By Gerard Rabara
“First Batch is a love letter to our mothers, our lolas, our titas, and the strong women that paved the way. It is a tribute to our matriarchs. It is a thank you note to those whose shoulders we stand and a gift to those who seek to find their roots.” (Brochure text, First Batch (a part of the Exhibition “Back to Normality”), Wienwoche, Vienna, Austria)
Migration, coming of age, bravery, culture clash, longing, and belonging, these are stories of many people in the diaspora. For young Filipinos in Vienna these are stories of their families, and they’re profoundly personal. For young artist Chelsea Amada and her friends, these are stories of their mothers, grandmothers, and aunts that are yearning to be told.
First Batch is a two-part project, vernissage and documentary, that revolves around the first wave of Filipino migrant nurses from the 1970s to 1980s to Austria, brought about by the bilateral agreement between the Philippines and the city of Vienna.
Chelsea Amada, a second-generation Austrian-Filipino and proud daughter of a migrant nurse, embarks on an investigative journey. Together with a team of young storytellers of predominantly Filipino descent, they try to uncover and discover stories of these pioneer women in a series of conversations - kwentuhan, that reveal familiar stories of many Filipino nurses in the diaspora, but also unique and intimate tales of young women whose individual journeys, dreams and aspirations deserve to be center stage.
The Wienwoche Exhibition
Last September 12, 2021, the project debuted as one of the featured exhibitions in one of Vienna’s signature contemporary art festivals, Wienwoche. For the festival’s theme “Back to Normality,”  Chelsea and team presented an exhibition by Viennese photographer Ina Aydogan, featuring moments captured during the interviews with the nurses, a mixture of portraits and close-up details that reveal who these women really are.
Apart from photographs, the exhibition also presented a time-capsule display full of trinkets and mementos from the homeland brought over during their first journey into Europe, complemented with a video montage of old photographs and graphic art, by Fil-Am artist Jarrod Caranto, flashing through a vintage television set in a dimly lit room in a gallery space behind a Filipino owned and managed Hotel am Brillantengrund. It was a quick glimpse through the lives of these women and a visual retrospective of their “normality” during the time of their arrival, but also a story of continuity and legacy.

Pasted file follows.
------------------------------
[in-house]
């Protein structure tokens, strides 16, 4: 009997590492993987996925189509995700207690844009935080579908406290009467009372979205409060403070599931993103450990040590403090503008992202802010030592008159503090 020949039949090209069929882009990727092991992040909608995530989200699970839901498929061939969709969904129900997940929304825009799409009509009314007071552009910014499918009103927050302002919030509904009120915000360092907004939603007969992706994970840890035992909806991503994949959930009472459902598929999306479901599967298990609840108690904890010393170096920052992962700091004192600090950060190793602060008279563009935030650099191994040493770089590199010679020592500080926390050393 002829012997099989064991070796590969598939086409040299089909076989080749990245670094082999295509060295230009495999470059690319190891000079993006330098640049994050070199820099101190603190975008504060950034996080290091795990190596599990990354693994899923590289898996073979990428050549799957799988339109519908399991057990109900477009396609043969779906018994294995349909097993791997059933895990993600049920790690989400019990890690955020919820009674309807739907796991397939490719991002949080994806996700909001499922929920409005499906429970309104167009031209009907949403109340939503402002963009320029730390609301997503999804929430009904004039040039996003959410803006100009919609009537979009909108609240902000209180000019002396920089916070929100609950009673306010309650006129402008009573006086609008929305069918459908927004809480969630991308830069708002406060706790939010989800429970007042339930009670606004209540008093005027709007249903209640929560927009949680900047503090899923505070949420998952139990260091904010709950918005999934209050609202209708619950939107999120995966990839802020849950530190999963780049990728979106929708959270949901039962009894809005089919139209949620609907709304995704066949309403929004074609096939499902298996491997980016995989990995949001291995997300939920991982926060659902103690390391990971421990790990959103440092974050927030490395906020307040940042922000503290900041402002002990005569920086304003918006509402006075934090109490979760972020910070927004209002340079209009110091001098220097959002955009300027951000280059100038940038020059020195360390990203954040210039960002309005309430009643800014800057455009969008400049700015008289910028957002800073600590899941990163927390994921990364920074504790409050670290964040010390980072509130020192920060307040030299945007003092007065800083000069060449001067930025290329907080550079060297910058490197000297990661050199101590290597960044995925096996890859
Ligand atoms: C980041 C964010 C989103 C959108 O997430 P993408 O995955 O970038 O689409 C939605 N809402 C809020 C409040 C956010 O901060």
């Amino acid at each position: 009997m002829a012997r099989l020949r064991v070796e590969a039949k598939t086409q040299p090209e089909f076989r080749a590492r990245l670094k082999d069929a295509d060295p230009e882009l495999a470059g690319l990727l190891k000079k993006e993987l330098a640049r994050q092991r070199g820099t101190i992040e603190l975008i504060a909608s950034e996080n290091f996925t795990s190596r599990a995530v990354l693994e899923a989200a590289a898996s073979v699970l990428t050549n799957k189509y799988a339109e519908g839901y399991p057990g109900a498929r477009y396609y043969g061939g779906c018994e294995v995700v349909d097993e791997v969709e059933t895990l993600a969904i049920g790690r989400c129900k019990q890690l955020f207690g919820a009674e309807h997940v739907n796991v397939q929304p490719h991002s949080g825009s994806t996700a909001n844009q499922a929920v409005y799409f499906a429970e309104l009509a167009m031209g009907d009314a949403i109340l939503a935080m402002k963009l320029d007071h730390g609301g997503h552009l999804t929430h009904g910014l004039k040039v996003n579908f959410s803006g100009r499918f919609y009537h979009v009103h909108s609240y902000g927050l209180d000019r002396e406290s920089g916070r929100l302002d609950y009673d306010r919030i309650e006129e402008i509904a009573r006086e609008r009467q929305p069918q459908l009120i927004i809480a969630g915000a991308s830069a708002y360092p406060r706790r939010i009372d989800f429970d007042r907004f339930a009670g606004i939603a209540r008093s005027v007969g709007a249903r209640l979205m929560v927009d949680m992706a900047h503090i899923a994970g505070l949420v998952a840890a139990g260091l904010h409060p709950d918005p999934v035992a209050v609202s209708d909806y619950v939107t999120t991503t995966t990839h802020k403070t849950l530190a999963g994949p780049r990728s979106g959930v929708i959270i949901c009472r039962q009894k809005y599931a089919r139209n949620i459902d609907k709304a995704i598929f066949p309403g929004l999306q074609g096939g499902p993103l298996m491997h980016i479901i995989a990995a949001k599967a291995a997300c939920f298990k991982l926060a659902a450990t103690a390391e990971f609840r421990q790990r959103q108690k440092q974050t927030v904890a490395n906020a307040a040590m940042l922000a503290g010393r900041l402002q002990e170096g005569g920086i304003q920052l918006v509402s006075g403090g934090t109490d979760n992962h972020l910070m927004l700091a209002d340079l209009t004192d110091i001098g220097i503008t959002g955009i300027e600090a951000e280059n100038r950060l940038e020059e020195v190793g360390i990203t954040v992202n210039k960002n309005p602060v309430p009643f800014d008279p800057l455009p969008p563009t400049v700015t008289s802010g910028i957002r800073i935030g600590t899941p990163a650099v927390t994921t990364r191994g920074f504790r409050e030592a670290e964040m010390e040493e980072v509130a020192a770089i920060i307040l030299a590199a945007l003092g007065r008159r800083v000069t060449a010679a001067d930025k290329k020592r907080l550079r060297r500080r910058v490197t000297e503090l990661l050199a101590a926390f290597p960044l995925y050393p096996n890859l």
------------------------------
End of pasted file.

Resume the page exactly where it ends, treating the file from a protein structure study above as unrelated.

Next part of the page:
The storytelling culminates in an artistic documentary film, set to premiere in the summer of 2022. The film hopes not only to delve into how these women made Vienna their home, with its various detours and obstacles, but to also underline the realities they faced and what it represents to those that inherit their legacy today.
The Filipino Legacy
As some of the production team are proud daughters and granddaughters of first batchers, it was important not only to highlight the valiant stories of a migrant minority, but a proud legacy of women - Filipino women. In Austria’s patriarchal society, these women broke stereotypes, exemplified nurturing leadership, showed unconditional kindness while standing their ground, and to this day continue to display the true essence and power of the Filipino matriarchy .
For the first time in the Austrian context, the film creates a framework that enables precisely these women to depict their own narrative first-hand. These are their portraits of life abroad, arrival, getting along, difficulties, life lessons, as well as personal accounts. To the community, these women are revered and well-respected pioneers, but they remain quiet whispers in the nation’s story. Not much is known or written on these women. The project gives faces and voices to these human stories because they are as much a story of Austria as it is of the Philippines, and they deserve to be told.
First Batch Logo (Copyright by Ina Aydogan)
First Batch (Copyright by Kimberly Javier)